There’s an understandable reason why this production of Richard Wagner’s Tristan und Isolde is the first one to be performed in Ireland since 1912. With an approximate running time of four hours, an extensively dramatic plot line, and it’s notoriously difficult and demanding vocal roles, it was be a totally acceptable decision for any opera company to choose something slighty less daunting in its place. So the new Irish Opera company Wide Open Opera I feel deserves credit for even attempting this gargantuan work. Directed by Yannis Kokkos, and originating from a production be Welsh national Opera, I couldn’t wait to see what was in store!
Conductor Fergus Sheil, along with our very own and very wonderful RTÉ National Symphony Orchestra, opens Act I with a wonderfully atmospheric prelude, as the curtain rises to reveal what is a minimalist, grey and unprovoking set. As the plot begins to move, our lead vocalists make themselves known. Isolde is sung by the Kerry born Miriam Murphy. With a CV including the likes of ROH Covent Garden and Glyndebourne on Tour, her’s is not a name to be snubbed. She is joined by Tristan, sung by Lars Cleveman whom also has an impressive back catalogue, having appeared in Wagner’s home of Bayreuth to sing the title role of Tannhauser. The opening act is credible, if a little static in its staging with very little dramatic action or general movement. Making an appearance are a very strong chorus, who appear musically only far too briefly in this opera. Ms. Murphy proves her worth vocally as Isolde, as does Laois woman Imelda Drumm in the role of Brangane, providing some of the most believable acting of the evening.
As we delve into Act II, the demands are even greater for our power couple Tristan and Isolde, and as the stakes are raised, cracks begin to appear. During what is intended to be a blistering love scene, it is brought to light that the pair portraying these two lustful lovers share absolutely no sexual chemistry, and become intensely awkward in moments. This was not helped in the slightest by the apparent refusal of director Kokkos to allow the singers to move in any dramatic fashion, allowing any sense of love, lust or passion between the pair to disappear entirely, and where is Tristan und Isolde without passion, lust and love? Thankfully, the arrival of the wonderful Manfred Hemm as Kind Mark and Eugene Ginty as Melot provided a most needed saving grace to this scene. Powerful and passionate, the pair salvaged what was left of Act II, proving themselves most worthy of these difficult vocal roles.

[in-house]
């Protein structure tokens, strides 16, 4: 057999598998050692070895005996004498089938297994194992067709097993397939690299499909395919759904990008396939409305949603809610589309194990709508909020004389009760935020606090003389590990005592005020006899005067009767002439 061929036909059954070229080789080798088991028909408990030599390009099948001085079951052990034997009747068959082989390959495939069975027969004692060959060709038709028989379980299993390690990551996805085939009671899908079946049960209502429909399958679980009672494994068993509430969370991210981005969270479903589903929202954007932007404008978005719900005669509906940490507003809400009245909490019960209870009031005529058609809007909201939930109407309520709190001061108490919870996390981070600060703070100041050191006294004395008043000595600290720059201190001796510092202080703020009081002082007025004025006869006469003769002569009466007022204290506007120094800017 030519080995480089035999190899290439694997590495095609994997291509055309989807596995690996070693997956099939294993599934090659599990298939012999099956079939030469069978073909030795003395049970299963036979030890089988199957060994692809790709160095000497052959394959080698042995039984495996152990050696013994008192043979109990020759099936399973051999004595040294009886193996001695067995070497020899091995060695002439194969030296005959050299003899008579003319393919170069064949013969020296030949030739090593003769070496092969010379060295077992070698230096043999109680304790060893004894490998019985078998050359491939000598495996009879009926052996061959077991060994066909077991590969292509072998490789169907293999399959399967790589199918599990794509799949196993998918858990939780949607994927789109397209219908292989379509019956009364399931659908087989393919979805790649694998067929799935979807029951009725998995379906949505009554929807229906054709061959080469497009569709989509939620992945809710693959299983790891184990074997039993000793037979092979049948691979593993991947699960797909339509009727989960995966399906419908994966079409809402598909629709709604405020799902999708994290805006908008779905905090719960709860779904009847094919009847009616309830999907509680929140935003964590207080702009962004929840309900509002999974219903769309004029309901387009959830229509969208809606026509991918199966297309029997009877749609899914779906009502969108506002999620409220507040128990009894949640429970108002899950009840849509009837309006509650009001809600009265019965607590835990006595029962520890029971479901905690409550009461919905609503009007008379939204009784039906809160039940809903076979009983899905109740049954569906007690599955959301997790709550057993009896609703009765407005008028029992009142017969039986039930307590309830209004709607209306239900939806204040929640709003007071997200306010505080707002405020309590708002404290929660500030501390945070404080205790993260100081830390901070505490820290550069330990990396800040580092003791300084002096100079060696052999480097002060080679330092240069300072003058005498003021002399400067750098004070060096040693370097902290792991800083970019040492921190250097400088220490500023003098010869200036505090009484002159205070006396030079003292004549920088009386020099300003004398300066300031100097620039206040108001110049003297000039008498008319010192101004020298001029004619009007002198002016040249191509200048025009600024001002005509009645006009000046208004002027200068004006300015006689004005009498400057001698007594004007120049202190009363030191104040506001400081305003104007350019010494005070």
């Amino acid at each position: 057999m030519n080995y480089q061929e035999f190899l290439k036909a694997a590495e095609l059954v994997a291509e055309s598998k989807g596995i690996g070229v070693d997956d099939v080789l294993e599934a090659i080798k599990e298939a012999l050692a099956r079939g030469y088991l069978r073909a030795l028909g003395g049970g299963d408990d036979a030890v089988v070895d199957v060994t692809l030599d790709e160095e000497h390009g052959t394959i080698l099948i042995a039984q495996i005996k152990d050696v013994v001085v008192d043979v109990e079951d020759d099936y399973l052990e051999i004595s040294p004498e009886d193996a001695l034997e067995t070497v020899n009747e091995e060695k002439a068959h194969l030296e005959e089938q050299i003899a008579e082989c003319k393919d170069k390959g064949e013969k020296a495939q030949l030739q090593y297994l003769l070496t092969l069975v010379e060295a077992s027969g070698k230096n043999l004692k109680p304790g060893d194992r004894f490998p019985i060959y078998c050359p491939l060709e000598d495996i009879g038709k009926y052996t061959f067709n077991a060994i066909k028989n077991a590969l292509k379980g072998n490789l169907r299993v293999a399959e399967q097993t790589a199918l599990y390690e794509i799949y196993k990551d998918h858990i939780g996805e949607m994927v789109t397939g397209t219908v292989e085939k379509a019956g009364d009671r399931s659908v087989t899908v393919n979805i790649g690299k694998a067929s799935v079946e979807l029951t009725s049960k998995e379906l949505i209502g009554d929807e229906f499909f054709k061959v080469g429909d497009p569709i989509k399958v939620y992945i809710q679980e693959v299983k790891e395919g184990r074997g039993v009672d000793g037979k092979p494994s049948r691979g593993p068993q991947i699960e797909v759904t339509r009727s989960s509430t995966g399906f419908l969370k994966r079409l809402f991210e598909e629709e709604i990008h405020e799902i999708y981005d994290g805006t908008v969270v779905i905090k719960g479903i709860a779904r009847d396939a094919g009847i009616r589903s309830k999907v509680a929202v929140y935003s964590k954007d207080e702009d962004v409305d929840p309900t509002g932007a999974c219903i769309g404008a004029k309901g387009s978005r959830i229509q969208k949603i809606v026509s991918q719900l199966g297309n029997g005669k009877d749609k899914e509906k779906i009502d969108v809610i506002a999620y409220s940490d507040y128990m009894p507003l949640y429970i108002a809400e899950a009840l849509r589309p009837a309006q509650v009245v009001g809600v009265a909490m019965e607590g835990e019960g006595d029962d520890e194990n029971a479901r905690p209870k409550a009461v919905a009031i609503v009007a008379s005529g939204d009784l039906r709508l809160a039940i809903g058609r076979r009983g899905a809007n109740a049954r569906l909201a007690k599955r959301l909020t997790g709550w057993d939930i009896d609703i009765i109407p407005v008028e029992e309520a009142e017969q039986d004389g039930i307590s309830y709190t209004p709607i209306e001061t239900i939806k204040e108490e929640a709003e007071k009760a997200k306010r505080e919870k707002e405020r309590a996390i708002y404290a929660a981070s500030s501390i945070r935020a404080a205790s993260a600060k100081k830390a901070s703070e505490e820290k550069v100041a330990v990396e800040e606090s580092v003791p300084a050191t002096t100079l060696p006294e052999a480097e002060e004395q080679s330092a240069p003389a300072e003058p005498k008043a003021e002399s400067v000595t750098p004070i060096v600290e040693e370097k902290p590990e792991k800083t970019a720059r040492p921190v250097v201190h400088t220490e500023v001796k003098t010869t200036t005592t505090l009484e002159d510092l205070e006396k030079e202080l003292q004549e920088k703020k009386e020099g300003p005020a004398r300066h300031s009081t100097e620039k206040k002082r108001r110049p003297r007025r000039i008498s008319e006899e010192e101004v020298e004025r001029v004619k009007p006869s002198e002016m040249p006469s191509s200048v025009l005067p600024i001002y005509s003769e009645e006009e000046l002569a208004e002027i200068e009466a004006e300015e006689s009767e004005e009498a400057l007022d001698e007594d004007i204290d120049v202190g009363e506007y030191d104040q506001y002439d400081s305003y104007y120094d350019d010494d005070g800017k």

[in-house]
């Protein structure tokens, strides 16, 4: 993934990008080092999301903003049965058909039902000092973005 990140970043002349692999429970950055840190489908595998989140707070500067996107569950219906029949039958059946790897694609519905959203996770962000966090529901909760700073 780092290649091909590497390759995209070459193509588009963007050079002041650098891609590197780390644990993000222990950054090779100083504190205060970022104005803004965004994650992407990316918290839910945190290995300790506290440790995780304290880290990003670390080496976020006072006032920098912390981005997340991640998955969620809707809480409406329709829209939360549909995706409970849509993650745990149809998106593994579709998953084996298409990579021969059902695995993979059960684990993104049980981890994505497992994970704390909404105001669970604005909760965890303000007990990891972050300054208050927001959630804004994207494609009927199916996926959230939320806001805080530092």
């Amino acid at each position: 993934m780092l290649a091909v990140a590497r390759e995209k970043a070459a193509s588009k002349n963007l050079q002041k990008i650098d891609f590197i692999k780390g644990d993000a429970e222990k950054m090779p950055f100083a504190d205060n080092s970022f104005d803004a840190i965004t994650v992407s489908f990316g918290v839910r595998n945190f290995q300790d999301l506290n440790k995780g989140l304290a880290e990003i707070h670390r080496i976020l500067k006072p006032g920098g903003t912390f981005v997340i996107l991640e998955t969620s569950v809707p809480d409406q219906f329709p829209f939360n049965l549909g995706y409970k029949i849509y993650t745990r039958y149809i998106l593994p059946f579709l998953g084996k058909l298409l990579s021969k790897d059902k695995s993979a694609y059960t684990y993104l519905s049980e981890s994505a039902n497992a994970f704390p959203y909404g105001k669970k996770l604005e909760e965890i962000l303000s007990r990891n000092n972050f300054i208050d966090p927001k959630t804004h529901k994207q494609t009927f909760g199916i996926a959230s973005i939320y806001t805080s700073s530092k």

Act III, which includes the finale, brought to light a hidden star in the form of Mr. Brett Polegato as Tristan’s faithful servant Kurwenal. Drawing you in entirely, he managed to transform the start of the third act into what it’s truly supposed be be- a dramatic, passionate love story. However, beside this power house of a man, the voice of Cleveman is utterly lost, as he struggles to compete with the very strong orchestra. As we near the end of this scene, drama escalates with much help from Polegato (Kurwenal) and Ginty (Melot) into an encapsulating fight scene, and the eventual death of Tristan. The death which sends Isolde into despair, unconvincingly portrayed by Ms. Murphy until the very last moment, when she suddenly bursts forth with the passion she required all along to sing of her lover’s death, and prediction of her own, ending the evening on a high.
This production of Tristan und Isolde , although lacking in aspects, heralds a new era of Opera in Ireland. When such a production can flourish, as it did with seats selling well, in place of the typical ‘Opera’s Famous Moments’ concerts, it at least gives us hope that the art might stay alive. We certainly have here a step forward for Ireland’s opera scene, and some fresh new faces of opera production that certainly require watching in the future.